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BIOCRATES’ Metabolomics Expertise Provides New Insight into Functional Genomics
News

BIOCRATES’ Metabolomics Expertise Provides New Insight into Functional Genomics

BIOCRATES’ Metabolomics Expertise Provides New Insight into Functional Genomics
News

BIOCRATES’ Metabolomics Expertise Provides New Insight into Functional Genomics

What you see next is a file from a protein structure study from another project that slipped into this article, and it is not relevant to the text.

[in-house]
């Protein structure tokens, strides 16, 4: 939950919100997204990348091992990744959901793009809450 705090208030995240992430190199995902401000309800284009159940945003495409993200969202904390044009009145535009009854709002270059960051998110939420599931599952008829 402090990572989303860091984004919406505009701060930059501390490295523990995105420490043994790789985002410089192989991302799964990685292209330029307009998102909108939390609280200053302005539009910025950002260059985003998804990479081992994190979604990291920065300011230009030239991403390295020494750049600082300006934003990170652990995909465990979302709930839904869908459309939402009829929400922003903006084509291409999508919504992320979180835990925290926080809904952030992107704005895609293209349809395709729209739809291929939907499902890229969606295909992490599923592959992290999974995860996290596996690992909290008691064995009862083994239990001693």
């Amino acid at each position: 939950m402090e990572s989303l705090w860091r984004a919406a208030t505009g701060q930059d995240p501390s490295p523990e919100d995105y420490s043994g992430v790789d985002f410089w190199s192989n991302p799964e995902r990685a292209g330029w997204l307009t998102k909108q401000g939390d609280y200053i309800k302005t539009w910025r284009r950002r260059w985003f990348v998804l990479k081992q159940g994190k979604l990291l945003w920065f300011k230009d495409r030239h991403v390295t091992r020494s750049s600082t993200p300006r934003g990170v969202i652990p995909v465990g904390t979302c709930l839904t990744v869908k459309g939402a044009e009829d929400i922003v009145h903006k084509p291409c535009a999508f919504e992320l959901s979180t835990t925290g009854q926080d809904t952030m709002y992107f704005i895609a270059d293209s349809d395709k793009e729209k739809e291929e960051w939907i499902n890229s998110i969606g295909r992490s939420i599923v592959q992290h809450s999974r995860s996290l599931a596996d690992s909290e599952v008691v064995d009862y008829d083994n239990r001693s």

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Researchers at the Helmholtz Zentrum Munchen - German Research Center for Environmental Health recently used Biocrates’ metabolomics expertise in research linking the genetic make-up of an individual to differences in their metabolism. This was the first time that genomics and metabolomics data have been combined in a large, population-based study. The patients’ “metabotypes” were determined and new light was shed into the “black box” of functional genomics. The data combination techniques used in this study can be used in future studies to lower costs or increase statistical significance. The Helmholz Zentrum München team was able to identify genetic variants in many genes responsible for enzymes which perform important tasks in the body’s metabolism of amino acids, lipids, and carbohydrates. BIOCRATES Life Sciences AG identified and quantified metabolites in each participant’s blood samples, and the Ludwig-Maximilians Universitat Munchen (LMU) and Helmholtz Zentrum Munchen teams worked to overlay this data with genetic data. The teams detected major differences in metabolite concentrations and enzyme activities in individuals with different gene variants, confirming that genetic factors influence our metabolism. This combination of metabolomics data and genetic data brings two distinct benefits for scientific and biological understanding: 1) the combined data either increases the significance of the findings for the same cohort size or enables studies to obtain significant hits and findings from smaller cohort sizes, reducing study costs dramatically; 2) the combined data increases biochemical plausibility and can verify mere statistical correlations through mechanistic insight, thus making functional genomics truly “functional.” The results of this study can provide the basis for identifying genetically-induced variations in metabolism. They also show how these variations can predict risks of certain medical phenotypes or possible reactions to medical treatment, nutritional or environmental influences. Future studies can use these results to assess the effects of disease, therapies, diets, and environment on a patient’s physiology. In essence, the study shows that “personalized” metabolism demands “personalized” medicine and nutrition.
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